The uncertain impact of oil
The typical impact we expect from oil has not always evolved in this cycle at least not in the U.S. because the U.S. has been re-developing its own oil sector through fracking. As a result, when oil prices fell and stimulus to consumption was expected instead, there was a destructive impact on the oil sector that muted the stimulative impact of falling oil prices on the economy. Now with oil prices rising, we are tying gauge the net impact of that in the U.S. as well as globally. In the U.S., the rig count has been rising, signaling some revival in the oil patch, but actual oil pumping has lagged that statistic.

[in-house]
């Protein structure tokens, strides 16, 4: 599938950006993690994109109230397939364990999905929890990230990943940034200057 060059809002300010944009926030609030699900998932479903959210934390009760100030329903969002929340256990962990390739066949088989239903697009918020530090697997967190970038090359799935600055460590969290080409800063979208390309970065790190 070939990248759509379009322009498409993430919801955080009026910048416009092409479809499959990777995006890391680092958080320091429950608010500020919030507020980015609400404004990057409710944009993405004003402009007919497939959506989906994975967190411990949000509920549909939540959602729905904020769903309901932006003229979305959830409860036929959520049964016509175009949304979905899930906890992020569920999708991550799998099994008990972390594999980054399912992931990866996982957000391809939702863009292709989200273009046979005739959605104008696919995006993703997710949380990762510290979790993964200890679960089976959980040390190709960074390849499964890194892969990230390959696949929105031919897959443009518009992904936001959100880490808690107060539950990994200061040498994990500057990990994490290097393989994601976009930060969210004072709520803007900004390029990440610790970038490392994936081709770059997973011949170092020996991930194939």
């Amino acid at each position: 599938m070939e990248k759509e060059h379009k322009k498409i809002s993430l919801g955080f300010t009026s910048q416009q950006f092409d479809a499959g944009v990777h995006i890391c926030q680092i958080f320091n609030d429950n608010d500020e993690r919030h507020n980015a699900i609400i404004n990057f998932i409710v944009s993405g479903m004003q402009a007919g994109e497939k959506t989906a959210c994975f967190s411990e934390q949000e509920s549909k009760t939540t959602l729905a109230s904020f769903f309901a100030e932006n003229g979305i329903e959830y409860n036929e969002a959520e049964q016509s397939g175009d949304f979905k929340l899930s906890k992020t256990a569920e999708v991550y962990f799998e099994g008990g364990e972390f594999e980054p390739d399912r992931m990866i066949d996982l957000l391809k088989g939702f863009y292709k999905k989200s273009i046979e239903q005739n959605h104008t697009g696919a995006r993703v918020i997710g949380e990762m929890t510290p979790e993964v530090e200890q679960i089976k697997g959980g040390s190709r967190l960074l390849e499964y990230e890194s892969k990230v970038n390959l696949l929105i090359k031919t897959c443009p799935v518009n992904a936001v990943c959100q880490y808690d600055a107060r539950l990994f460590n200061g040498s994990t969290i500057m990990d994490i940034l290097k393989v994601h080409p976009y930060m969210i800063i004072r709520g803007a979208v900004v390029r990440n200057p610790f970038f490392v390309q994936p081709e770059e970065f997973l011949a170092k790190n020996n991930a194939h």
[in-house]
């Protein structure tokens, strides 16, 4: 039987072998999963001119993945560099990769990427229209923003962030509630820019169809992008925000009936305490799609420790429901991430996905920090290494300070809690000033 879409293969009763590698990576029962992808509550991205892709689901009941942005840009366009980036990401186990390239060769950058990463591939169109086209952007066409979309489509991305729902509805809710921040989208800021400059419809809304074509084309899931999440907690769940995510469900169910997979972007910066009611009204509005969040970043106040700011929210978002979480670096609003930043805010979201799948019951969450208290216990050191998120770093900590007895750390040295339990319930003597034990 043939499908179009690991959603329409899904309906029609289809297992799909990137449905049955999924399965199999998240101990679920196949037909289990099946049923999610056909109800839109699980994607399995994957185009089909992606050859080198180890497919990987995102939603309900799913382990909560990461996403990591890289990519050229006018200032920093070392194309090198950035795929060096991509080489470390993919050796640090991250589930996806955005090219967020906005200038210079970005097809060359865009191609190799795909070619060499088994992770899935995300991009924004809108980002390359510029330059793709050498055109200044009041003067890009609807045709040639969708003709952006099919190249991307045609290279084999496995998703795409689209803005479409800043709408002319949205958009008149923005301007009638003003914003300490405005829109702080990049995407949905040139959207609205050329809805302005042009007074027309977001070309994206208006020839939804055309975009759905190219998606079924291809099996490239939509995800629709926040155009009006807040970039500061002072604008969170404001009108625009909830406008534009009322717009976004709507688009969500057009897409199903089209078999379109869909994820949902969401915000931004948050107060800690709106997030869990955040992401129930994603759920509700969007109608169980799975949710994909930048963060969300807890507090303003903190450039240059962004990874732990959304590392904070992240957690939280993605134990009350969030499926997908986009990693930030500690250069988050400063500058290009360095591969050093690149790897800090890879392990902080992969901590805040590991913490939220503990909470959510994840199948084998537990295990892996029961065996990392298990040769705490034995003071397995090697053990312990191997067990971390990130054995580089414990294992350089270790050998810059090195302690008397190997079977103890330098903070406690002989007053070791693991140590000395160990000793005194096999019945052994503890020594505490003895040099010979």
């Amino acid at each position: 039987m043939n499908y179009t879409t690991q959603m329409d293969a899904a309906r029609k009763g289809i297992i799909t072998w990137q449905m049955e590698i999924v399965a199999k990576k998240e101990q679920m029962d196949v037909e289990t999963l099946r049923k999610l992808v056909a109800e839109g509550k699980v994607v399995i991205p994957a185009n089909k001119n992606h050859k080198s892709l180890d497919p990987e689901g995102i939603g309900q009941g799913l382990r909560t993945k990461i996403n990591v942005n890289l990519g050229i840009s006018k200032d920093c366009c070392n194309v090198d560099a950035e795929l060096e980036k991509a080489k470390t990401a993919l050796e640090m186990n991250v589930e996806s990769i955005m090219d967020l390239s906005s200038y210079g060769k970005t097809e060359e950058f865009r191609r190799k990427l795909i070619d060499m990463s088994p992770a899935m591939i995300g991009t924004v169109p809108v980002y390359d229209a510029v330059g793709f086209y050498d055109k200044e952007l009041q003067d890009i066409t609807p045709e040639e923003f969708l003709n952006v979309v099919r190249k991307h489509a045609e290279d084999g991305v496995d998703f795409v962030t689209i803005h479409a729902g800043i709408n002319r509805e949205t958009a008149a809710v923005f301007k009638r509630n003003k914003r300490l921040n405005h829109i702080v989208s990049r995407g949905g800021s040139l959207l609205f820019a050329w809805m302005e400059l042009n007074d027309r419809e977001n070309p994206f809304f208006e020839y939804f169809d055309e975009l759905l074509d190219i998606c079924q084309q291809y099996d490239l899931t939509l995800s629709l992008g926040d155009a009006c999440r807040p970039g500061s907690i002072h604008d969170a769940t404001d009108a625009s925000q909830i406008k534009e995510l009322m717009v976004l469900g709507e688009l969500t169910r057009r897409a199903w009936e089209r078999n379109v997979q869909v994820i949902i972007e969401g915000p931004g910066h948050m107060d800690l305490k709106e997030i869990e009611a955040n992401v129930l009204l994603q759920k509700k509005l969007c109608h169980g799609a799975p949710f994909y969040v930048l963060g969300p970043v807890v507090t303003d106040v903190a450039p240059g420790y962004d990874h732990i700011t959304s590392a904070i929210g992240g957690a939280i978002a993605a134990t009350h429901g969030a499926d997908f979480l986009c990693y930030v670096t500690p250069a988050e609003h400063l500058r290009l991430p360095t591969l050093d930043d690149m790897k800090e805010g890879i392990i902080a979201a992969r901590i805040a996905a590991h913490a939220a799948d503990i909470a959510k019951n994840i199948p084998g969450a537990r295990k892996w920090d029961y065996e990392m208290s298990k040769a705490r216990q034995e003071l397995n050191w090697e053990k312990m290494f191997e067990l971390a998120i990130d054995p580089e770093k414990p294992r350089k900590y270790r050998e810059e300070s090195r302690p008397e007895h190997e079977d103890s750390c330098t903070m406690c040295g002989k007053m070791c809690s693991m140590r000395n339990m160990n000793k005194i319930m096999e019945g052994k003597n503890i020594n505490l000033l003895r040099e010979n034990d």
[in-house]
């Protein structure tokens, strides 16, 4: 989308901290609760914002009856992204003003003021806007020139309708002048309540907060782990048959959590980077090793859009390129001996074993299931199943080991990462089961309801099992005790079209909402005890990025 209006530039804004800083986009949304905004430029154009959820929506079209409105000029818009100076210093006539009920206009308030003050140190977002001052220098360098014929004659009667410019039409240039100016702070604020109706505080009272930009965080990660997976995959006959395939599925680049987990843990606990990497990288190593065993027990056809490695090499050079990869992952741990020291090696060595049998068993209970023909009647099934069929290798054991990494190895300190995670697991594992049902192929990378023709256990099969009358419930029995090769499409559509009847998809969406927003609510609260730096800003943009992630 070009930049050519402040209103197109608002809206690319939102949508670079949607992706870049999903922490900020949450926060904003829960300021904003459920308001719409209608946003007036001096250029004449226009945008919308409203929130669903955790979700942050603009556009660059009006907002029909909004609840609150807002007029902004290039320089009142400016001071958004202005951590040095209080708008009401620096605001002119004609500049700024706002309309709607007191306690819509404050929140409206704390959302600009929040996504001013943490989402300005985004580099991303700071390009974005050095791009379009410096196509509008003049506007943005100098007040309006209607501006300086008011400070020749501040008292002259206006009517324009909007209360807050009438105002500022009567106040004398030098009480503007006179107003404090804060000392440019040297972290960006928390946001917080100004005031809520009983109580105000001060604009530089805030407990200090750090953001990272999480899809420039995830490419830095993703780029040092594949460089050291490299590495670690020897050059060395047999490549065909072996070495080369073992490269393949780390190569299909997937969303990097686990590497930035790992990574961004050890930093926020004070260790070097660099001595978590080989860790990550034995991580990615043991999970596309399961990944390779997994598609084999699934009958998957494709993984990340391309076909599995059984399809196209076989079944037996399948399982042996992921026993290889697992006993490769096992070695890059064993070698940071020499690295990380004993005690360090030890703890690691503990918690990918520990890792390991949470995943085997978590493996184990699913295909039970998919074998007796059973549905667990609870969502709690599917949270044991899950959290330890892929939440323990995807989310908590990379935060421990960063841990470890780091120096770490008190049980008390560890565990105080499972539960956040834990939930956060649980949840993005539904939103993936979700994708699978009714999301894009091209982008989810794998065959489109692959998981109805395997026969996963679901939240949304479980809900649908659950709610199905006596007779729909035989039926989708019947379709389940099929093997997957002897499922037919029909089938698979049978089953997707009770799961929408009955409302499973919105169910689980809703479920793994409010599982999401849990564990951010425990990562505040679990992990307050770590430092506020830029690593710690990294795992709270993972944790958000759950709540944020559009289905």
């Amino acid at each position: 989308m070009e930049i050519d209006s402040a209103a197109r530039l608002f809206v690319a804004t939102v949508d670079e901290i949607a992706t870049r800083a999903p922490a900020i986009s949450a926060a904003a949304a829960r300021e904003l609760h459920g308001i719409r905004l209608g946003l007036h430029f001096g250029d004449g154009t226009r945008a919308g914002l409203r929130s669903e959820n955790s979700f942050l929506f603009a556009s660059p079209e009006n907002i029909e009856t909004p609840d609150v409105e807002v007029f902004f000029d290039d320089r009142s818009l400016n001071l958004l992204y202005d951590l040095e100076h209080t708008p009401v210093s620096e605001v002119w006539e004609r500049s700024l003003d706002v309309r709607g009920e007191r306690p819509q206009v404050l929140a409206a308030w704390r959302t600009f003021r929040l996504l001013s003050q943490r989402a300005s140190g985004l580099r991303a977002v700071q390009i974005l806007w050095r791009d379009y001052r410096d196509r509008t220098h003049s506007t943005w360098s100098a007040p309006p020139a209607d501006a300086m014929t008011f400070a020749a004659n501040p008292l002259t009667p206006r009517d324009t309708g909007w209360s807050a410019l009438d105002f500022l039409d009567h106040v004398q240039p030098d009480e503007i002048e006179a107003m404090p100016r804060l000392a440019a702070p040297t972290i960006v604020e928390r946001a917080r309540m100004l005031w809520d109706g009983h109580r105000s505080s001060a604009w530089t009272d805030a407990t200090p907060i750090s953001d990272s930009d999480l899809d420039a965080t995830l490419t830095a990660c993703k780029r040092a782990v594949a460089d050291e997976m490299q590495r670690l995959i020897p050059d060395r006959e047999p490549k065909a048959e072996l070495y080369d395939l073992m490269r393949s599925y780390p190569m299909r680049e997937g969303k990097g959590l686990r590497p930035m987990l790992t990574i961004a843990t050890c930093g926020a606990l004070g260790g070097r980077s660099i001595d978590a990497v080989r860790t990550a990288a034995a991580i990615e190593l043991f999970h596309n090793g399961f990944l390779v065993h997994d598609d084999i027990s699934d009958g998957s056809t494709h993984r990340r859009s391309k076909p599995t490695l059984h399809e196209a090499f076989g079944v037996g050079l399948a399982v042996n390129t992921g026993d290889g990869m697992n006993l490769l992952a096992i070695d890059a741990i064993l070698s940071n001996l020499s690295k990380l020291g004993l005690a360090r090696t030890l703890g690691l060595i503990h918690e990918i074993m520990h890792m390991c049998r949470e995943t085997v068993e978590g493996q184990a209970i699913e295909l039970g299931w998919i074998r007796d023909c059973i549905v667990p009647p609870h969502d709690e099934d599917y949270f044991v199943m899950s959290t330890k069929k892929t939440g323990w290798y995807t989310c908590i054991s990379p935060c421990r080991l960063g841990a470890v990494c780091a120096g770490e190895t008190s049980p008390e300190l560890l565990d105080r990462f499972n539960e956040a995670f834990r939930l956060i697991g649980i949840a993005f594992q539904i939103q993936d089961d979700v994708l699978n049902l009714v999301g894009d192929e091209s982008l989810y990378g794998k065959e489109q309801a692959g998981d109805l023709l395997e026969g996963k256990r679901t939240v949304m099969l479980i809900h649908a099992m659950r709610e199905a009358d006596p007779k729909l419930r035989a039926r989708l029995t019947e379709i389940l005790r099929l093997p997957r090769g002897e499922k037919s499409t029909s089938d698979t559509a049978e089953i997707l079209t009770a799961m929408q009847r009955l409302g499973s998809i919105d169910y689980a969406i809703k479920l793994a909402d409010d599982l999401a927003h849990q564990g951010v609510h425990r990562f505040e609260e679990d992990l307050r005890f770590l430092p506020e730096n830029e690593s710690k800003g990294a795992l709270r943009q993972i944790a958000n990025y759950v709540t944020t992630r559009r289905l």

Oil is weaker again...oil market limbo: how low can you go?
Globally, oil prices are easing again (yes, I know it sort of makes your head spin that there are so many price twists and turns in the oil market) as the one-time production cuts that OPEC launched early in the year no longer seemed sufficient. Several weeks ago, the Saudi oil minister referred to OPEC production limits as being a still-new process and declared that adherence to the benchmarks was good across its membership. He suggested that OPEC was going to watch how things develop for a while and it may be that in the wake of these comments oil price weakness has been encouraged as some have perceived that the Saudis are on the sidelines for a while. But OPEC is a wily cartel and there is no telling what it will do next or when despite the fact that its membership is less powerful than it used to be, that its alliances are more fractious and that it depends more on voluntary nonmembers for compliance.

Time for a shift or just losing their nerve?